Proportional representation and election reform in Ohio

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Ohio State University Press, 1995 - Political Science - 383 pages
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The story of proportional representation in the United States is an important one for contemporary politics. The phrase proportional representation describes an electoral system that allows the majority to elect a majority of representatives while also enabling minority groups to win their fair share of seats on a city council or legislature. Although some think of proportional representation as an untried option, there were at one time twenty-two cities in the United States using proportional representation to elect their councils. Little is known about the experience of these cities, and this book seeks to fill that historical gap. Kathleen L. Barber locates the roots of proportional representation (PR) in the late eighteenth-century debate about how best to establish a modern democratic state. In the Progressive Era, proportional representation by single transferable vote (PR/STV) was promoted by American reformers as a tool for wresting power from corrupt party bosses and, at the same time, providing representation to partisan minorities and Independents. At the heart of this examination are case studies of five Ohio cities between 1915 and 1960 that elected their councils by PR/STV In Ashtabula, Cleveland, Cincinnati, Hamilton, and Toledo, minorities were indeed successful in winning representation on city councils: Independents, African Americans, and ethnic minorities broke through their previous exclusion from seats at the council table. These results were not always welcome, however, and helped to make the electoral system controversial. But the increase in conflict and instability in governance predicted by opponents of PR did not appear. The book concludes with an analysis ofthe relevance of alternative electoral systems to Voting Rights Act cases and the contemporary "right to representation."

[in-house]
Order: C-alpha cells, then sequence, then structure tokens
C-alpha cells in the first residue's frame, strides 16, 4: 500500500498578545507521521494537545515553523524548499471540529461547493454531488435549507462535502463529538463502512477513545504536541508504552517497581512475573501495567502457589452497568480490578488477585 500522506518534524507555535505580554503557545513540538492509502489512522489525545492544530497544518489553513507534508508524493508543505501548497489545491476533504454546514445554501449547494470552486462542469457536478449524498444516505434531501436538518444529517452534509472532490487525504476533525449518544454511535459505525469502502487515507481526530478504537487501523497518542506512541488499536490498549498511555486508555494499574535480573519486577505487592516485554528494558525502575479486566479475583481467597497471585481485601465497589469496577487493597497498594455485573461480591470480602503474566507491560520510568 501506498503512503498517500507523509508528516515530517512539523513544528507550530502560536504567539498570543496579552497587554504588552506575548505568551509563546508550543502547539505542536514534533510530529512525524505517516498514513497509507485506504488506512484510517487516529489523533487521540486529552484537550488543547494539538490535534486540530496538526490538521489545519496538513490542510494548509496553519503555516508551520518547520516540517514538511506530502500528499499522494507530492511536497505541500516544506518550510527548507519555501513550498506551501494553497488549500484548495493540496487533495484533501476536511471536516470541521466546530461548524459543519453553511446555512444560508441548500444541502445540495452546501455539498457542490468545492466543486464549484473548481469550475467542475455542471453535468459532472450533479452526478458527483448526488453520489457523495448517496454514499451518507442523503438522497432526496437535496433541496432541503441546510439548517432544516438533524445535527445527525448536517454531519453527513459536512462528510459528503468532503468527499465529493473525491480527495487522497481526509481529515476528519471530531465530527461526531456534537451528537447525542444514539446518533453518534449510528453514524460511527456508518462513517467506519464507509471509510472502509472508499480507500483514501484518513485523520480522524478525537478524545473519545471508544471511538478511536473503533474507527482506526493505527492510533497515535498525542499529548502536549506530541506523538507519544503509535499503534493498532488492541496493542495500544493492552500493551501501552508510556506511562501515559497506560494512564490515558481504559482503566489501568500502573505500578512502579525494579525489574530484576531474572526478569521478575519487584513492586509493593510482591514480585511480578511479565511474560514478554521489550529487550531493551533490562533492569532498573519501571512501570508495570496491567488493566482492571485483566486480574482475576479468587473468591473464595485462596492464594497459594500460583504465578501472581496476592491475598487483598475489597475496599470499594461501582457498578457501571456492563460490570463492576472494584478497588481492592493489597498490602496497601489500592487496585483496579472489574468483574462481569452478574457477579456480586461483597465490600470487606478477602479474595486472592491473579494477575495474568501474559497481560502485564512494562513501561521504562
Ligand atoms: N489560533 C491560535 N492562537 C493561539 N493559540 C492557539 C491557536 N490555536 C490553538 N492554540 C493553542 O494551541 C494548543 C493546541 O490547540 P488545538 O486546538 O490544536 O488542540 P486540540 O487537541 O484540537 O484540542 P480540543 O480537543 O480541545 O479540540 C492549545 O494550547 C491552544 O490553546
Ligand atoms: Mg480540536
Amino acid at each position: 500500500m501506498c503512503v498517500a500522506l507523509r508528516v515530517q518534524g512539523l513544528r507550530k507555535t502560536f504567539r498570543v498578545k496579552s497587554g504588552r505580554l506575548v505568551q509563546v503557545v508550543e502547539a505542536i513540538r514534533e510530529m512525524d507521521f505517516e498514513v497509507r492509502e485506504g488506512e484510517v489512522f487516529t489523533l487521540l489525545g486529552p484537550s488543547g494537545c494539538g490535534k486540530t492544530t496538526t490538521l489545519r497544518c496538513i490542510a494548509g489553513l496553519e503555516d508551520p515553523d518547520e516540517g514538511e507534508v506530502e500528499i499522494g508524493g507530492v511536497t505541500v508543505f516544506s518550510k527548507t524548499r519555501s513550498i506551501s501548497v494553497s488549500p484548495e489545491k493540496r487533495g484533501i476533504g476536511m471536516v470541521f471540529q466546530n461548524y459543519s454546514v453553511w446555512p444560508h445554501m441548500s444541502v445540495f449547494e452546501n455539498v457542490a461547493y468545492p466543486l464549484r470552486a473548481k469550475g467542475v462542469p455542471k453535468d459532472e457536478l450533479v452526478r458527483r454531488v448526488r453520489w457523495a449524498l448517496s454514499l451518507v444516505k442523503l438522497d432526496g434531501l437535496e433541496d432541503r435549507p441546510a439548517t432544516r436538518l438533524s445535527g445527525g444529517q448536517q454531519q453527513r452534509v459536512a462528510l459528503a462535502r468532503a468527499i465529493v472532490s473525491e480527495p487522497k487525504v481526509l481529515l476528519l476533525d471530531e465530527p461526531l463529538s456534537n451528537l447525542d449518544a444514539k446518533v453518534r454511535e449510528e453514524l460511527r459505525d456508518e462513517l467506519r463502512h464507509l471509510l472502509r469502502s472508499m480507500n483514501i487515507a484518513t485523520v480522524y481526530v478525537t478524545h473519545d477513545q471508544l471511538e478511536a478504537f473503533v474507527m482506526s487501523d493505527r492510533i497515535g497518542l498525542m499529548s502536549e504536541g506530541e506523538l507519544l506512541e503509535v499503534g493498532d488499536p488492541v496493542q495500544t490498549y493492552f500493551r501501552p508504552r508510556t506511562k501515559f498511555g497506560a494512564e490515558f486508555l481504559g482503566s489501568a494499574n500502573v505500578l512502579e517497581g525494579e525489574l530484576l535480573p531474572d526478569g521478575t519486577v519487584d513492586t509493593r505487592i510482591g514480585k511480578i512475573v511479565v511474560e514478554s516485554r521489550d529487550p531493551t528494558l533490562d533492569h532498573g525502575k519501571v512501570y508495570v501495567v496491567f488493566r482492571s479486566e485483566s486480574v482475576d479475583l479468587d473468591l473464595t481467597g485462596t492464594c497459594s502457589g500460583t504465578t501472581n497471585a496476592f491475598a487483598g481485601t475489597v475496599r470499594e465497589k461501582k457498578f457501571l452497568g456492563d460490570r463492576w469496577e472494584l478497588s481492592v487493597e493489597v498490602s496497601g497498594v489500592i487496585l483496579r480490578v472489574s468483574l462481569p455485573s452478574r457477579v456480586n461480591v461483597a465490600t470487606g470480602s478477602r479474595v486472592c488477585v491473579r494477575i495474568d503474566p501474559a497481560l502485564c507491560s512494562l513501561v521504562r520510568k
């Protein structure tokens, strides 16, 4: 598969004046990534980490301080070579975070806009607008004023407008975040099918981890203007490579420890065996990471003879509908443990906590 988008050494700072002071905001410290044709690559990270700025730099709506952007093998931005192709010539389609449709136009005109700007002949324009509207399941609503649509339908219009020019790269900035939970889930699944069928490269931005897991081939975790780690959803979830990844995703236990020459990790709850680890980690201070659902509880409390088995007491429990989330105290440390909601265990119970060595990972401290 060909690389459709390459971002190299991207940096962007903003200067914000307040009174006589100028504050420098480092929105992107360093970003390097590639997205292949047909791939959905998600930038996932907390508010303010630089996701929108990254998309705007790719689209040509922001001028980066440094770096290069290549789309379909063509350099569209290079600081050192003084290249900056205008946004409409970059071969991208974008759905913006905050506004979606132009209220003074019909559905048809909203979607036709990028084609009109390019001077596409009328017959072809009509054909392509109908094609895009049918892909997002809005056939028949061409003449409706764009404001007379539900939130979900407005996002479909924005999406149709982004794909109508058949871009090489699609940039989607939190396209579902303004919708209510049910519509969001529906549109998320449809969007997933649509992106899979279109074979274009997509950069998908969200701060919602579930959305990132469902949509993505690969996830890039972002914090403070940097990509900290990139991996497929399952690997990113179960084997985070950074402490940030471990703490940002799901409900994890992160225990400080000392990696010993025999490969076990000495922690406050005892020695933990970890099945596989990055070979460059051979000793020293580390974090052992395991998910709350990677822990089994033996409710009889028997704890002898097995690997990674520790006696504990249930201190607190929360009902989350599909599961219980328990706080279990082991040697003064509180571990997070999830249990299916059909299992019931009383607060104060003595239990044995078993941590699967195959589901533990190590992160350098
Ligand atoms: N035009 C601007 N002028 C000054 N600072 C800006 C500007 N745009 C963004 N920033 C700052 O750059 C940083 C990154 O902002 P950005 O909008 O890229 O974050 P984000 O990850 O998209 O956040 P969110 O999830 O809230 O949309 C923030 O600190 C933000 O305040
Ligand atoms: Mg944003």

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Contents

Introduction
1
The Roots of Proportional Representation
11
Proportional Representation as a Progressive Cause
38
Copyright

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